Kepler Telescope was a space telescope launched in 2009, monitoring the brightness of 145,000 main sequence stars (or 190,000 according to another report). It operated until 2018 when its fuel ran out, operating in a reduced mode (K2) after an equipment failure in 2013. It was a Schmidt camera with a 1.4 meter primary mirror and 95 megapixel CCD. It was designed specifically to locate extra-solar planets by monitoring for transients suggesting transiting planets. The original operation was continuous monitoring of a 116 square-degree field centered on right ascension 19h22'40", declination +44°30'00". A failure in May 2013 (a reaction wheel failure) compromised Kepler's precision, bringing its primary mission to a close, though with many planet-candidates yet to be checked, more discoveries will still be announced in the future. Alternate methods of spacecraft handling and planet hunting requiring less precision were devised, and a "second mission", named K2 followed.
As of 2/2019, Kepler (including K2) is credited with 2700 candidates confirmed to be planets, plus 2800 additional candidates that await such confirmation, and past experience suggests 90% of such candidates are eventually confirmed to be planets, others being attributable to star spots or binary stars. With the sheer number of Kepler-candidates quickly produced, some other projects to find planet candidates were soon curtailed or abandoned. Kepler also spotted stellar flares, interestingly, in Sun-like stars, with energies as much as 10,000 times what's been observed on the Sun, i.e., 1036 ergs.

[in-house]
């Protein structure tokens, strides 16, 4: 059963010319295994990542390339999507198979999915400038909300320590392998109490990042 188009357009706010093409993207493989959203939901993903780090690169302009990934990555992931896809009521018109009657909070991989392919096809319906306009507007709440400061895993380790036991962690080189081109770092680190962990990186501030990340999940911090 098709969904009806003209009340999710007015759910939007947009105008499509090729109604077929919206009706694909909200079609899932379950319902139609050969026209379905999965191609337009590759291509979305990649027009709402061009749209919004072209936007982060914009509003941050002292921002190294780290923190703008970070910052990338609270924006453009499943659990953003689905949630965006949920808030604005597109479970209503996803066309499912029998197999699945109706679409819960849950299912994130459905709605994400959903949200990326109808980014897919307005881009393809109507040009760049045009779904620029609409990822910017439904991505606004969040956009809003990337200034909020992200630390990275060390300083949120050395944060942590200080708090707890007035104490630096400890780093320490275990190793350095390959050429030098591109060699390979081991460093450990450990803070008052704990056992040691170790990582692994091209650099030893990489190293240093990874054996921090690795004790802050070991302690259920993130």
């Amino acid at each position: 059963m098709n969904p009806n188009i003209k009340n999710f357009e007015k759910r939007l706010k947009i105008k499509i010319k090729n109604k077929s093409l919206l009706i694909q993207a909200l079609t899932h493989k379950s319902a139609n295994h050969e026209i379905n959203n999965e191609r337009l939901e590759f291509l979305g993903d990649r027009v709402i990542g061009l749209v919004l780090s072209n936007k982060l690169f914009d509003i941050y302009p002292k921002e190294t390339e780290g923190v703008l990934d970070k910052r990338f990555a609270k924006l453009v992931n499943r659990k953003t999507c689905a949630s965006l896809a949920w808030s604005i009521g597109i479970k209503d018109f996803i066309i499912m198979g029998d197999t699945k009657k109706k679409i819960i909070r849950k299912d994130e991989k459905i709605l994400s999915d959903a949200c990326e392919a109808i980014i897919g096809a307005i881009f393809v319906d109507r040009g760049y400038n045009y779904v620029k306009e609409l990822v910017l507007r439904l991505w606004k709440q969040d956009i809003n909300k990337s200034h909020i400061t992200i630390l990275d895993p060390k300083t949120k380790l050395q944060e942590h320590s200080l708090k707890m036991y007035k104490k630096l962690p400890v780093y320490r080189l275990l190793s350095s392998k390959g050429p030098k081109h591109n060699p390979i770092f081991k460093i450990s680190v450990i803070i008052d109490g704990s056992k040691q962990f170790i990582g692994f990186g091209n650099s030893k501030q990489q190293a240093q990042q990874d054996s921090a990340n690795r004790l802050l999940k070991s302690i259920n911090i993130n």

The Kepler dichotomy is an observed trend in the data collected from Kepler: the count of systems showing one planet doesn't seem to fit in with the counts of those showing more planets. This has led to theories holding that some systems generate and evolve planets in a manner likely to result in a single planet and others use a mechanism likely to result in two or more.
Data on G-type stars and K-type stars has been studied as a single group (GK dwarfs), particularly to determine the distribution of planet counts for such stars.
KOI stands for Kepler object of interest, the term for a possible planet, i.e., the location of observations that appear to reveal a transiting planet. KIC stands for Kepler Input Catalog, a catalog of the relevant stars in the Kepler field.
In cases in which a star had more than one KOI, a single observational study could well verify more than one of them. For that reason, some verification efforts gave priority to those cases order to provide more verified planets sooner, a practice termed verification by multiplicity.